The Reasonable Person Standard and the Critique of Leading Figures in the Making of Public Policy: The Case of Internet Voting
William J. Kelleher, Ph.D., INTERNET VOTING NOW!, Chapter 5, 2011
46 Pages Posted: 4 Feb 2010 Last revised: 18 May 2014
Date Written: February 3, 2010
Few serious scholars of intellectual history would disagree that the expanded articulation of the reasonable person standard in the practice of the common law is one of the great cultural achievements of the 20th Century. It has proven to be a highly adaptive and widely accepted means for criticizing human behavior by assessing the relative responsibility of actors. At the same time that this standard was being articulated in the courts, American political science was striving in a different direction. That is, towards the elusive goal of "value neutrality."
A large body of literature exists which discredits that aim, especially for, among other things, applying a mistaken conception of natural science methods to the subject matter of the social sciences. Michael Polanyi, a preeminent philosopher of the sciences, both natural and social, has contributed not only a thoroughgoing criticism of the positivistic project, but the methodological principles necessary to replace that project. His writings show, inter alia, that after a century of groping for coherence with a needlessly bifurcated philosophy of political inquiry, political science can learn from law how to make sense of human behavior. The method he prescribes entails the application of that which most distinguishes humans from other forms of life – our superior capacities for empathic understanding and for critical reasoning. These capacities underlie the reasonable person standard, and make it possible.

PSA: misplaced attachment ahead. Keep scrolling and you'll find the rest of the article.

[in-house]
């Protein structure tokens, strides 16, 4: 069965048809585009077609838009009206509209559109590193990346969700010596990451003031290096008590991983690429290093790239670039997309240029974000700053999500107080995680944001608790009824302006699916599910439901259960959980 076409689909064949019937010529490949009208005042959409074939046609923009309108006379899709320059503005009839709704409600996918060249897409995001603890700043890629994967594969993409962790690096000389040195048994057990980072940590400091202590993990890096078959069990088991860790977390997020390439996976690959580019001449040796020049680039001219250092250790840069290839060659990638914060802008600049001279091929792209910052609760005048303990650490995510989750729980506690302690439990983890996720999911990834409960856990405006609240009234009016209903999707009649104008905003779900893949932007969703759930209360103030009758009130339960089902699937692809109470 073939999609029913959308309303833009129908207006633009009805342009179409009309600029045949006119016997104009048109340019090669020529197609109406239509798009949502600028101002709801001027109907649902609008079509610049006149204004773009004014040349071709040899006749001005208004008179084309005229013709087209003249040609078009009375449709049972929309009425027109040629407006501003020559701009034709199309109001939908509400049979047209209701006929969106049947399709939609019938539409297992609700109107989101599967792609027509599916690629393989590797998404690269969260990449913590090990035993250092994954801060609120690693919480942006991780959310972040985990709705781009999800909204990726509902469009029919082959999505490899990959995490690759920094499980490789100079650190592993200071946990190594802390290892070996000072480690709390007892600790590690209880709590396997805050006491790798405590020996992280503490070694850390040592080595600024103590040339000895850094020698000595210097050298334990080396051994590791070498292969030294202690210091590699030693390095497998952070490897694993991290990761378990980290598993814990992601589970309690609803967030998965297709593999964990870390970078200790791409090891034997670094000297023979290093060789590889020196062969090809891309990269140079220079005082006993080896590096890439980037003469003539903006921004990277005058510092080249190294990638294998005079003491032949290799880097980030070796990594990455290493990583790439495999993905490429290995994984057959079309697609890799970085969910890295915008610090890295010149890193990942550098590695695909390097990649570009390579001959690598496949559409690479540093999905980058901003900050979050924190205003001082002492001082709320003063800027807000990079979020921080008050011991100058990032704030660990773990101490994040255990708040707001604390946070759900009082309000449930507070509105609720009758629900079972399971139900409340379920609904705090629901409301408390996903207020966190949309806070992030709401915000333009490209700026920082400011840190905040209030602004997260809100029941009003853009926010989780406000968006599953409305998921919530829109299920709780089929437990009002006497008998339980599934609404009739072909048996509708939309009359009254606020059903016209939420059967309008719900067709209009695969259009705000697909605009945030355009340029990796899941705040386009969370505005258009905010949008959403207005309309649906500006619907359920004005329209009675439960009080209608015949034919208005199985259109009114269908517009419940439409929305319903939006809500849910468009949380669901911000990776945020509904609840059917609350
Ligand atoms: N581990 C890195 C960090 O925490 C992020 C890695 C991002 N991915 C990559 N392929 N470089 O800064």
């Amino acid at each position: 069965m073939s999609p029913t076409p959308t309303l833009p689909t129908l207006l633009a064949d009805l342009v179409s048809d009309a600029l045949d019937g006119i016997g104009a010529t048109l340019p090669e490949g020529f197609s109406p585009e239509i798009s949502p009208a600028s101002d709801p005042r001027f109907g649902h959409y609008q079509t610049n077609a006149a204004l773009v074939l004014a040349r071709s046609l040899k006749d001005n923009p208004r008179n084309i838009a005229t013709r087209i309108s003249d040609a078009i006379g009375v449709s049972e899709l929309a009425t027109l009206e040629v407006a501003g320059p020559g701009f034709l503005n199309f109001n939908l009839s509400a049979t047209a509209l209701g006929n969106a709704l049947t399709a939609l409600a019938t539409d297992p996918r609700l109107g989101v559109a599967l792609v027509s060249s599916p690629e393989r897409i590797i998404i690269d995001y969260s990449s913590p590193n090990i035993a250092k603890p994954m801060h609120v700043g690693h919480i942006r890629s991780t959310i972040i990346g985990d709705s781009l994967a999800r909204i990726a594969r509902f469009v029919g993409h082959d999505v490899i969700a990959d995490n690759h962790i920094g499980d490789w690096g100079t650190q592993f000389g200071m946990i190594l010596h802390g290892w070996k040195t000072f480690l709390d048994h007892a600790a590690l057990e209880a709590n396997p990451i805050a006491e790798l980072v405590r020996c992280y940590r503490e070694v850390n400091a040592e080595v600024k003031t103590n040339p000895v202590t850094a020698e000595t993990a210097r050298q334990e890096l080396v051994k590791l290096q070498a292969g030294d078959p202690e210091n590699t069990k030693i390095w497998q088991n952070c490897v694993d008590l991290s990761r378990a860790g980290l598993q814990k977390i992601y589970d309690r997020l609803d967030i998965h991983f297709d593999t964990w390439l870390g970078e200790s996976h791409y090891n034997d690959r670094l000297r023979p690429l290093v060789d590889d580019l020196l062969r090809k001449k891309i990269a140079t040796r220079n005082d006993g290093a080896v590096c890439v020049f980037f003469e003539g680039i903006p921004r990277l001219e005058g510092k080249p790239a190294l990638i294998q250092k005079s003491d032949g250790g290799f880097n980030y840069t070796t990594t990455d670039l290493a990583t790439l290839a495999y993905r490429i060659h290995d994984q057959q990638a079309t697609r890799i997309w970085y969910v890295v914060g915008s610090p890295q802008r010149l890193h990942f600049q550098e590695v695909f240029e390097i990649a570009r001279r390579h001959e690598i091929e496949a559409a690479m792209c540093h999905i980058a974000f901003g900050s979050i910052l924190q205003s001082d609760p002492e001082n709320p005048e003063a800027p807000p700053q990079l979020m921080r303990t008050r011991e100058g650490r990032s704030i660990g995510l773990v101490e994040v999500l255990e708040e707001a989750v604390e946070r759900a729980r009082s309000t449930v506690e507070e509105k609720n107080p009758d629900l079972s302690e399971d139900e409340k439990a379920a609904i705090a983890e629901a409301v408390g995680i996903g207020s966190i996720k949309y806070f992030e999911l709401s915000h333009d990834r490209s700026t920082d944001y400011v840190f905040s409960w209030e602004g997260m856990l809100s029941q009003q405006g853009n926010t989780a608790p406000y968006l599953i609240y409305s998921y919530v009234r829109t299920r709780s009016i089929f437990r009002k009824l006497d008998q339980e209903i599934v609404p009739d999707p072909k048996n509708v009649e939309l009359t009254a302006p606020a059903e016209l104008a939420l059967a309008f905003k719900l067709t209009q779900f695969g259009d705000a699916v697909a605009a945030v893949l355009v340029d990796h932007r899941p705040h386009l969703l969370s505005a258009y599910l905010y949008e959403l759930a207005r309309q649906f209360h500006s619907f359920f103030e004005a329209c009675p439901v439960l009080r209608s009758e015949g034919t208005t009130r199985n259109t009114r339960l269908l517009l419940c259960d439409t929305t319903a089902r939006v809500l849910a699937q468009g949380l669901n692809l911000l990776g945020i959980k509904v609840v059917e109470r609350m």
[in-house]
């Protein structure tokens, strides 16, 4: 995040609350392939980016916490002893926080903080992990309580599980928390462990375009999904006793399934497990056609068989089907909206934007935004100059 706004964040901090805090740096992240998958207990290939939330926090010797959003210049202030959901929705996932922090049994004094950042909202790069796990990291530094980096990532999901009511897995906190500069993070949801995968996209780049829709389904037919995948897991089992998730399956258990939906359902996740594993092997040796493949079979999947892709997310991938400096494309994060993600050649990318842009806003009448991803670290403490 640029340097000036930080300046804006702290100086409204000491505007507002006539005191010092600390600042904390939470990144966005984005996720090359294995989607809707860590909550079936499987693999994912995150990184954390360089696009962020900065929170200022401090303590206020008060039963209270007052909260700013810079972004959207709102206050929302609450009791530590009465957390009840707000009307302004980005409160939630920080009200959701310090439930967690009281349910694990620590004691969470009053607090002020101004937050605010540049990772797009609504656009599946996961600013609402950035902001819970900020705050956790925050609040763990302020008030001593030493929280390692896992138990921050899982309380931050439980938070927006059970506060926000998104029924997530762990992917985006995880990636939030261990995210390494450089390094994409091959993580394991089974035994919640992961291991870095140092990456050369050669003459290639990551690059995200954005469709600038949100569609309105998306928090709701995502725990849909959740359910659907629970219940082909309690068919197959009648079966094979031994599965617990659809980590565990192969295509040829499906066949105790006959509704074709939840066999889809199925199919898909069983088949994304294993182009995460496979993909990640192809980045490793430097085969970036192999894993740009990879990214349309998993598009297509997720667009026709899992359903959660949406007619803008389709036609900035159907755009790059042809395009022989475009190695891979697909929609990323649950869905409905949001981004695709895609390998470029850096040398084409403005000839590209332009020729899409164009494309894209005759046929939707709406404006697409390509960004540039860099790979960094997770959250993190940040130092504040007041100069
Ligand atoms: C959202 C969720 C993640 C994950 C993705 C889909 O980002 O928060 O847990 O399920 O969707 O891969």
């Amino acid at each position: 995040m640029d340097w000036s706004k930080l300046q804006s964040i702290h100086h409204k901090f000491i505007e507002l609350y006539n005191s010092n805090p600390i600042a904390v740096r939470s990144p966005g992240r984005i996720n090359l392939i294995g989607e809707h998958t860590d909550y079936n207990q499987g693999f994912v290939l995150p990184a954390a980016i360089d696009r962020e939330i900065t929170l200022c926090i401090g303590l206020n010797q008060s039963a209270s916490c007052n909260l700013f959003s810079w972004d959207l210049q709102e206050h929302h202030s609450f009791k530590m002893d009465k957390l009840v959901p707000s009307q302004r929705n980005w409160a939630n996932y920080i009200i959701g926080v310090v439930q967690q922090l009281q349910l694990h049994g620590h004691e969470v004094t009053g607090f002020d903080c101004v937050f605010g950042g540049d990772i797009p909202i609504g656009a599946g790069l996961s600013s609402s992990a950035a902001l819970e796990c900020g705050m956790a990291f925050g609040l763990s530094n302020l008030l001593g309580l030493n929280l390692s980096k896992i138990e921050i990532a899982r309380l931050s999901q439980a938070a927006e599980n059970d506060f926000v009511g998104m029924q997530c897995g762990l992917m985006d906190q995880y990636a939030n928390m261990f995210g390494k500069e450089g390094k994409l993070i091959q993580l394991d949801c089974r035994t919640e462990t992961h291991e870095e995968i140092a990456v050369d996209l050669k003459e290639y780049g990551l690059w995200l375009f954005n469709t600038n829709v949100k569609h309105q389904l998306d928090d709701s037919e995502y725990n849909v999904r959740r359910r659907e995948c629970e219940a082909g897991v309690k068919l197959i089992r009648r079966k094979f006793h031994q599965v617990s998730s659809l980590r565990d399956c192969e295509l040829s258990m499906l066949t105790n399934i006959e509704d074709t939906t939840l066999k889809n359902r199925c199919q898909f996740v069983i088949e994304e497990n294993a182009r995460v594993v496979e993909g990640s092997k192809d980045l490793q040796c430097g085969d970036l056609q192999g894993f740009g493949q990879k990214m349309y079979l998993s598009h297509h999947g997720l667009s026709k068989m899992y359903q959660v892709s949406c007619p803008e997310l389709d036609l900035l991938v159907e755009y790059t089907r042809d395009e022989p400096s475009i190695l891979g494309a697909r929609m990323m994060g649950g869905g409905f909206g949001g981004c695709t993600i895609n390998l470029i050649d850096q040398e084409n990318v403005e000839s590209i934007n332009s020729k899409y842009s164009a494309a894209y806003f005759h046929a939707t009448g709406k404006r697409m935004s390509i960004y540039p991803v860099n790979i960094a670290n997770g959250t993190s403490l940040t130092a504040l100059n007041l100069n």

As Polanyi’s methodological tenets were presented in a previous essay, this paper will demonstrate their application to a current issue of public policy; viz., whether or not to adopt Internet voting as the means for conducting elections in the United States.
Keywords: Political Science Methodology, Social Science Methodology, Public Policy, Internet Voting, Michael Polanyi, Philosophy of Social Science
JEL Classification: na
Suggested Citation: Suggested Citation